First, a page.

The necropsy procedure included inspection of external surfaces and orifices, all viscera and tissue within the abdominal, thoracic and cranial cavities, free-hand sectioning of the liver and kidneys and examination of representative sections of mucosal surfaces of the stomach, small and large intestines. No tissue preservation or histopathological assessment of tissues was undertaken.

Results and discussion

Effect levels
Key result
Dose descriptor:
Effect level:
> 2 000 mg/kg bw
Based on:
test mat.
Remarks on result:
not determinable due to absence of adverse toxic effects
No mortalities
Clinical signs:
No clinical signs of reaction to treatment observed
Body weight:
All rats gained weight over weeks 1 and 2 following dosing.
Gross pathology:
No macroscopic abnormalities were observed
Other findings:
No indications of systemic toxicity following oral administration of the limit dose, 2000 mg/kg bw, of metallic tin powder rendered highly absorbale by grinding to produce a standardised powder with granules in the range of 2-11 µm.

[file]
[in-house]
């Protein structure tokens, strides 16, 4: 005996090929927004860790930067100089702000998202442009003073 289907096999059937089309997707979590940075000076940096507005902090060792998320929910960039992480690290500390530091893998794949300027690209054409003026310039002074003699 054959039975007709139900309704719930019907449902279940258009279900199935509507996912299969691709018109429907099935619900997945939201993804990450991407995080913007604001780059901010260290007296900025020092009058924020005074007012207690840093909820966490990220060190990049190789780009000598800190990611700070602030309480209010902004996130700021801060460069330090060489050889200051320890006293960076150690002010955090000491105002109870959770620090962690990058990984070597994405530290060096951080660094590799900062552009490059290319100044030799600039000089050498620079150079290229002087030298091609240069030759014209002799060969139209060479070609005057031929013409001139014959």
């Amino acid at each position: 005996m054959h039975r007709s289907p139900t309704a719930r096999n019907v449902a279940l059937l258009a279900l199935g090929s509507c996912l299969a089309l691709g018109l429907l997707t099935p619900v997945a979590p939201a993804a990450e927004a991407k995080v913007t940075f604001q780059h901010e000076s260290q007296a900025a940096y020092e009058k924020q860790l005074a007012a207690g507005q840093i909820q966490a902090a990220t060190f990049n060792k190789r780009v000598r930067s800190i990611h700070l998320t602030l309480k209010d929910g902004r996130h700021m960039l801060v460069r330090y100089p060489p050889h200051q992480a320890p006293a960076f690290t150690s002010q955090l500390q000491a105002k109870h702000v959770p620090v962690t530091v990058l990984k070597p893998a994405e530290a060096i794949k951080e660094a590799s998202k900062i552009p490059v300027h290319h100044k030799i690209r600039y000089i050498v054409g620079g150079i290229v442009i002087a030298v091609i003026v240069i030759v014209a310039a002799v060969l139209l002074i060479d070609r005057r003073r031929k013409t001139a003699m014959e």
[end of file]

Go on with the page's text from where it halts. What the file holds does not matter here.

Applicant's summary and conclusion

Interpretation of results:
other: Not classified in accordance with EU criteria
The acute median lethal oral dose level of the test article, Elemental Tin Powder (2 – 11 µm), was found to exceed 2000 mg/kg.
Executive summary:

Oral administration of a suspension of Tin powder (2 -11 µm) in aqueous CMC was administered to two groups of three female rats at the limit dose level according to the Acute Toxic Class guideline, OECD 423 (performed in compliance with GLP). The treated rats were observed for mortality and clinical signs over a 14 day observation period. Bodyweights were recorded prior to, and on, the day of dosing and on days 4, 8 and 15. Necropsy was completed on day 15.

There were no mortalities, no signs of reaction to treatment, no effects on bodyweight and no abnormalities observed during necropsy.

The acute median lethal oral dose level of the test article, Elemental Tin Powder (2 – 11 µm), was found to exceed 2000 mg/kg.